• Hi everyone! I'm feeling very frustrated. I have been dealing with GI upset, bloating, very painful gas(that is hard to release), alternating from constipation to diarrhea for a long time now:(... my symptoms seem to be getting worse. Sometimes I get painful spasms located on my upper right quadrant of my stomach and low grade fever. I recently went to a GI doctor and he put me on a lactose free diet. He said I might be lactose intolerant and may have IBS. He did not think I would have celiac. I did relatively well on the lactose free diet for 2weeks.This diet alleviated some of my gas discomfort. Also, he had me get blood work for celiac, ulcerative colitis and H pylori. My bloodwork was positive for celiac disease. The antibody TTG was high 36.6, which is specific for celiac. My C-reactive protein was high as well 13.4--Norm is 2-7(C-reactive protein checks for inflammation anywhere in the body). They called me and told me I had to get an upper endoscopy, which biopsy showed up normal. So should I just leave it like that, or go to a different doctor and get a different opinion? I'm just wondering why TTG antibody-A  was elevated. I'm so frustrated and I really don't want my symptoms to get worse... is there a lot of false negative biopsy? What should I do:(??? Should I just give up...
    • It's all very frustrating.  I had the skin prick tests done last year and they told me I had no allergies, but I have reactions all the time, such as itching, watery, runny, itchy eyes, digestive issues, stomach cramps, IBS-type symptoms,  mental fogginess, etc.   I had blood tests done by a naturopath a few years ago and my worst food intolerance was wheat/gluten by far.  The naturopath found several other reactive foods but said most of them were mild compared to my reaction to gluten.  I looked online at the ingredients for both products, but it's confusing, the main ingredients shared by these two products were brown rice flour and potato starch.  I've used brown rice in baking with no problems, it could be the potato starch, which I don't often use, but I don't have any reaction to eating real potatoes.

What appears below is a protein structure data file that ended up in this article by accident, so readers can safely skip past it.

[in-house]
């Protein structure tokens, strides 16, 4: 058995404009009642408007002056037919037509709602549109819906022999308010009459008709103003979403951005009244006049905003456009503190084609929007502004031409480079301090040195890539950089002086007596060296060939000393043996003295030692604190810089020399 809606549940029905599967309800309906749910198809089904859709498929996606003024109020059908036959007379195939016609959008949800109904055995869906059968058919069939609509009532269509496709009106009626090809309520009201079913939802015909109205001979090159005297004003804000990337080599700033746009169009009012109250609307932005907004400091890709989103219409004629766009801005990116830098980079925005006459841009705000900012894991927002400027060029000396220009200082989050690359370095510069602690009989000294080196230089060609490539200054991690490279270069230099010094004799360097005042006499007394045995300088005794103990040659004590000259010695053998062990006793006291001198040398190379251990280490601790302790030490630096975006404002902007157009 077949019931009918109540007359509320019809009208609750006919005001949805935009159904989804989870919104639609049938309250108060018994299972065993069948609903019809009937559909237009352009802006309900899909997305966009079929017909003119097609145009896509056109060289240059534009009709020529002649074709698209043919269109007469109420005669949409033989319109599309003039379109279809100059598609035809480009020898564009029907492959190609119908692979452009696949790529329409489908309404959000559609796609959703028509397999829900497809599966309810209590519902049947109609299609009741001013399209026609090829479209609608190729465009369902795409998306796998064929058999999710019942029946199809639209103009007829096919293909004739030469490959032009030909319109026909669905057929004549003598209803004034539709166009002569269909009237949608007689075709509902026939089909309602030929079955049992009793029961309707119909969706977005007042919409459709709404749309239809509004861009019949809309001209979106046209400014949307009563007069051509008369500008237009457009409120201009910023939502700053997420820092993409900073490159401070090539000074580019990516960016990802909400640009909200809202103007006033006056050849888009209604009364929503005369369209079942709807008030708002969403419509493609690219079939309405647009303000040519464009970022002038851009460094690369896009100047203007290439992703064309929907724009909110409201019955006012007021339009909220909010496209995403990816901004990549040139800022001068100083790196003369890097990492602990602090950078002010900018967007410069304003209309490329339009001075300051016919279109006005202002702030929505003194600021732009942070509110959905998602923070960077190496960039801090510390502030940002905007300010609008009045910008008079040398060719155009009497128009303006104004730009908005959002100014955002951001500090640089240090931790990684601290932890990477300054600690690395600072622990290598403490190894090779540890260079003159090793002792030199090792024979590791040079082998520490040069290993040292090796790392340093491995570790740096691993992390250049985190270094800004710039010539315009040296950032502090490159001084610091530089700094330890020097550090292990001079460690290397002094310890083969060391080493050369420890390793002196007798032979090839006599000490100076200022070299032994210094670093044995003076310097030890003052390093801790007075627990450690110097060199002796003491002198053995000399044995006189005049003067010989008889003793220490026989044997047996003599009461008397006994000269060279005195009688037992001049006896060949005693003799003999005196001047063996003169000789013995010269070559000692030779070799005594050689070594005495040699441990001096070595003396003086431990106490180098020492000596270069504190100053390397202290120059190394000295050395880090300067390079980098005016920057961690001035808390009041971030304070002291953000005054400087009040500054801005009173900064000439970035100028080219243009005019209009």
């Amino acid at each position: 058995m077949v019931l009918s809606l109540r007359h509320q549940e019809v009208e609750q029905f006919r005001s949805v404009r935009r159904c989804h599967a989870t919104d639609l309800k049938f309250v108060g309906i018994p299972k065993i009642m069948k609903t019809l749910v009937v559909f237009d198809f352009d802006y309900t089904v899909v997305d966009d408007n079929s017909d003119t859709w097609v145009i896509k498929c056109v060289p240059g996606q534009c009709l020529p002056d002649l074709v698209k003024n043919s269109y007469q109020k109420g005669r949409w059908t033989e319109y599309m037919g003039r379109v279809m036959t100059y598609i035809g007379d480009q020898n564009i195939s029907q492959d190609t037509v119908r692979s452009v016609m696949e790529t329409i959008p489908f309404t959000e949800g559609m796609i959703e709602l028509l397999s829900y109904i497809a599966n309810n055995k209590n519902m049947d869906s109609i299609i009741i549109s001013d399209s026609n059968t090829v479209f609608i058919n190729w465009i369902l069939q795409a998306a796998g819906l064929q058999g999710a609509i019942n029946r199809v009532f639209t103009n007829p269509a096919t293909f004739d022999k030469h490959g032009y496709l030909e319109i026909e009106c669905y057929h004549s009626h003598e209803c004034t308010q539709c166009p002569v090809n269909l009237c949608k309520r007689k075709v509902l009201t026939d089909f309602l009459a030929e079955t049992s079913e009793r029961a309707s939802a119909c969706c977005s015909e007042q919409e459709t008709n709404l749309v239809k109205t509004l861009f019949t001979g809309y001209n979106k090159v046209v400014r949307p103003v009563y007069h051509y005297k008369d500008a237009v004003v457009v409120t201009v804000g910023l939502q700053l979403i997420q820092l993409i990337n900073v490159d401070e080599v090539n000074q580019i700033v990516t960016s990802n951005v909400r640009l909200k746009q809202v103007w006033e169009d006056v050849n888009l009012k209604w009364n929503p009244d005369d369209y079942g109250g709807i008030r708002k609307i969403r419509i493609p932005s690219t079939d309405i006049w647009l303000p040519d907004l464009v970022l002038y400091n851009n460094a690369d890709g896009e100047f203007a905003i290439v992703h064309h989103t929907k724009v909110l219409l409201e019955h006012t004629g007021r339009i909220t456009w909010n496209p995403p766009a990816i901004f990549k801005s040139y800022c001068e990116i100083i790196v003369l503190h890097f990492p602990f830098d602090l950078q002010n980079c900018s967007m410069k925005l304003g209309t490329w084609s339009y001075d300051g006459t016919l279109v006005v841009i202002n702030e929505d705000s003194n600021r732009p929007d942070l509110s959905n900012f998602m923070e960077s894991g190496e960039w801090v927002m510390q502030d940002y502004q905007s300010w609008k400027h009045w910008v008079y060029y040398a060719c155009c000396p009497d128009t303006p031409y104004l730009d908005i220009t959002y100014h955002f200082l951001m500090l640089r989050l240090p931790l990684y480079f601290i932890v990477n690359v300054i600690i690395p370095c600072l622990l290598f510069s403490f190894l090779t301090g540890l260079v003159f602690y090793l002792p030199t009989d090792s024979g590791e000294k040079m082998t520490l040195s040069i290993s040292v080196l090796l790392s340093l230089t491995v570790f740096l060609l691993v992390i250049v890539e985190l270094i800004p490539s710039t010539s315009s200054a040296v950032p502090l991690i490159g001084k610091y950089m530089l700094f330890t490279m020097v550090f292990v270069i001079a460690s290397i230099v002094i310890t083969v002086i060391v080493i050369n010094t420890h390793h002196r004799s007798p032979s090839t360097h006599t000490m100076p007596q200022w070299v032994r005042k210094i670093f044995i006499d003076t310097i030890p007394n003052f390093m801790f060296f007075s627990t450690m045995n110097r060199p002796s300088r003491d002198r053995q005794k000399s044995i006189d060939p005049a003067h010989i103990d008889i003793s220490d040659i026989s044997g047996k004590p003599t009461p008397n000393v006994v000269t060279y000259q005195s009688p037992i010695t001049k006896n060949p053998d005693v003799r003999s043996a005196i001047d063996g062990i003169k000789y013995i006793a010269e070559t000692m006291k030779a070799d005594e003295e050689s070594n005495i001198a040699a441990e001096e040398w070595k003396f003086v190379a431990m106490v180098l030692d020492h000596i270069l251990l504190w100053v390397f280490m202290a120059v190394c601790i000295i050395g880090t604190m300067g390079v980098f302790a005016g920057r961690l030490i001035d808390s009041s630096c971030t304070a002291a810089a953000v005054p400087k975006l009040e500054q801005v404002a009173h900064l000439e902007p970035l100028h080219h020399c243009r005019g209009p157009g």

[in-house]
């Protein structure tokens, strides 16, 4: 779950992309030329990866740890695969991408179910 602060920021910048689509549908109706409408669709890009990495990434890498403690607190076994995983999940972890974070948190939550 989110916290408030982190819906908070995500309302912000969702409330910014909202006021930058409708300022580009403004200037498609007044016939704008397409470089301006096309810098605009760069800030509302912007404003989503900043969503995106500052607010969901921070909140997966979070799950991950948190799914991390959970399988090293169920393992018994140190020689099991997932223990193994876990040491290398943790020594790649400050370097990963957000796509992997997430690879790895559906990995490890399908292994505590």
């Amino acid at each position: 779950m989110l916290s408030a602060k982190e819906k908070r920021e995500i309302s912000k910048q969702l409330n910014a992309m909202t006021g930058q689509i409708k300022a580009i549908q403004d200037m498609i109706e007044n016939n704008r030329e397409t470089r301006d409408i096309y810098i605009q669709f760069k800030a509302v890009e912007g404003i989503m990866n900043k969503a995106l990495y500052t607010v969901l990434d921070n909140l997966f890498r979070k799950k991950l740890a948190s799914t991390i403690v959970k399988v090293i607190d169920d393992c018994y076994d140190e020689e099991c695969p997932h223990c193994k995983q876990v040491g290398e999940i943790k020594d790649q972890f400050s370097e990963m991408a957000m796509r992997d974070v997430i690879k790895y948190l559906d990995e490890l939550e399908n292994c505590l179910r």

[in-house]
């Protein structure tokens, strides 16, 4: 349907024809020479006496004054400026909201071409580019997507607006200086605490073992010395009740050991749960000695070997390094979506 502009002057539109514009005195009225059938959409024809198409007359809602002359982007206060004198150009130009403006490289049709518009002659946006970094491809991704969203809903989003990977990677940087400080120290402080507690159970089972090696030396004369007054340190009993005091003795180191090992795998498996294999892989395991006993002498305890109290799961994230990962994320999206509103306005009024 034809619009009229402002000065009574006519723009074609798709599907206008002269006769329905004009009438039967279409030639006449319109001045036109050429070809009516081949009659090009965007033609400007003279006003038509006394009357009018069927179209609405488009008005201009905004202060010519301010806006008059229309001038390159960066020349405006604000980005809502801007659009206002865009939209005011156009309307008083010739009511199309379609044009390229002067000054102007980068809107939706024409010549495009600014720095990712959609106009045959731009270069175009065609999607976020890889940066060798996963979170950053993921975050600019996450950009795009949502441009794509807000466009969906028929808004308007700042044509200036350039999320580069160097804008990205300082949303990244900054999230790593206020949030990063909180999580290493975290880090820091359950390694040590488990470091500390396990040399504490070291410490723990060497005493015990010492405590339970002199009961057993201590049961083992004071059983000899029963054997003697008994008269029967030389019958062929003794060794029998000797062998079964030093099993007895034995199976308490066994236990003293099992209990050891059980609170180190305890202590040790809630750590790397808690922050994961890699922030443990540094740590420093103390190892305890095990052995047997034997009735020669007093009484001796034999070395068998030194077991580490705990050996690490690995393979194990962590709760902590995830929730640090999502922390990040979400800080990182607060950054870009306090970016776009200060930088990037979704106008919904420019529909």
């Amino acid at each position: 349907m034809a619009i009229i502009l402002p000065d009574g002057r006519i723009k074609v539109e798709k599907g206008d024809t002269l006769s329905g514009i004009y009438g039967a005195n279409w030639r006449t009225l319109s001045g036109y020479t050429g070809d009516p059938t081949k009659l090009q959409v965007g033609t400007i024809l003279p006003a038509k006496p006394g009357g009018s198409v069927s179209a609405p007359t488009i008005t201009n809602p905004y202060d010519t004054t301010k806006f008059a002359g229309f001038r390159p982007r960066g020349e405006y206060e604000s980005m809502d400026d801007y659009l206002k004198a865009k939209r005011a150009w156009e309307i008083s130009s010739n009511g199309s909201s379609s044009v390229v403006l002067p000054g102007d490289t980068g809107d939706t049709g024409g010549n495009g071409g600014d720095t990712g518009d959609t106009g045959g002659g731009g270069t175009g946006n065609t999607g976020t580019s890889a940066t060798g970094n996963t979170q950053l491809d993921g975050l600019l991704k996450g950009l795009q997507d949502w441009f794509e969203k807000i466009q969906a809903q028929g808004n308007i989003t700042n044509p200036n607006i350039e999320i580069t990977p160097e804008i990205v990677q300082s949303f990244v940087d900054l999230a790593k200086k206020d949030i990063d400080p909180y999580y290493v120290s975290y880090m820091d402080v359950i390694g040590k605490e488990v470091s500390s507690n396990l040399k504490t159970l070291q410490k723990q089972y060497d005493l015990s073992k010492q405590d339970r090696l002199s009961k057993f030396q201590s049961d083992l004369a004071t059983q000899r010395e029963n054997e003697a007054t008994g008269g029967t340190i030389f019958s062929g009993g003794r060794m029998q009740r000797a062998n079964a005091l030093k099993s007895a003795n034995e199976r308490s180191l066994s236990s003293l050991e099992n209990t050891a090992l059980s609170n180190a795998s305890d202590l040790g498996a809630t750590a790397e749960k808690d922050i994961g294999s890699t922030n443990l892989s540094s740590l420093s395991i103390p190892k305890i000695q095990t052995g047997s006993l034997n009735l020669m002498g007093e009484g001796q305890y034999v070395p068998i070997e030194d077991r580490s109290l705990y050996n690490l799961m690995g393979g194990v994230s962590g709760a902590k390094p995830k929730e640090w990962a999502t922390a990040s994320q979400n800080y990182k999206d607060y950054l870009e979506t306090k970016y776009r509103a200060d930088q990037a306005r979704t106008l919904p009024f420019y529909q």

• It starts as a piercing itch and the skin turns reddish with a few tiny red bumps. Then tiny watery vesicles appear and itch like crazy. The whole process from start to finish is about 3 weeks and the lesions leave a purplish skin tone and scab. I get them on the back side of both knees near the bend.  Sometimes it's just a few scattered vesicles in the same area. I've had Drs say eczema or herpes. My next step is to find a dermatologist familiar with dh. Thanks for the input.
    • DH can look like that but other things can as well. It would help if you described the way it acts/presents. You can get a dh biopsy. Read threads in this section to find out how the biopsy is done correctly. 
    • my celiac was triggered by pregnancy.  had no clue.  symptoms creeped up (started with indigestion, deemed as 'colitis' or 'ibs') but eventually all the ones you mentioned above all joined the party.  sounds like you are headed in the right direction.  one of the points of diagnosis is the reaction to the gluten-free diet.  keep digging.  half the people on here don't have a firm diagnosis (science really needs to catch up with this disease)  and a false negative blood test is fairly common, for whatever reason - if you've not been eating gluten every day for like 8 weeks, it may not detect antibodies, which is what these tests are measuring.  sorry you're having this dilemma!  hope you find some answers.
  • Upcoming Events

  • Blog Entries

  • Recent Status Updates

  • Who's Online (See full list)

  • Member Statistics

    • Total Members
      61,396
    • Most Online
      1,763

    Newest Member
    Carmen30
    Joined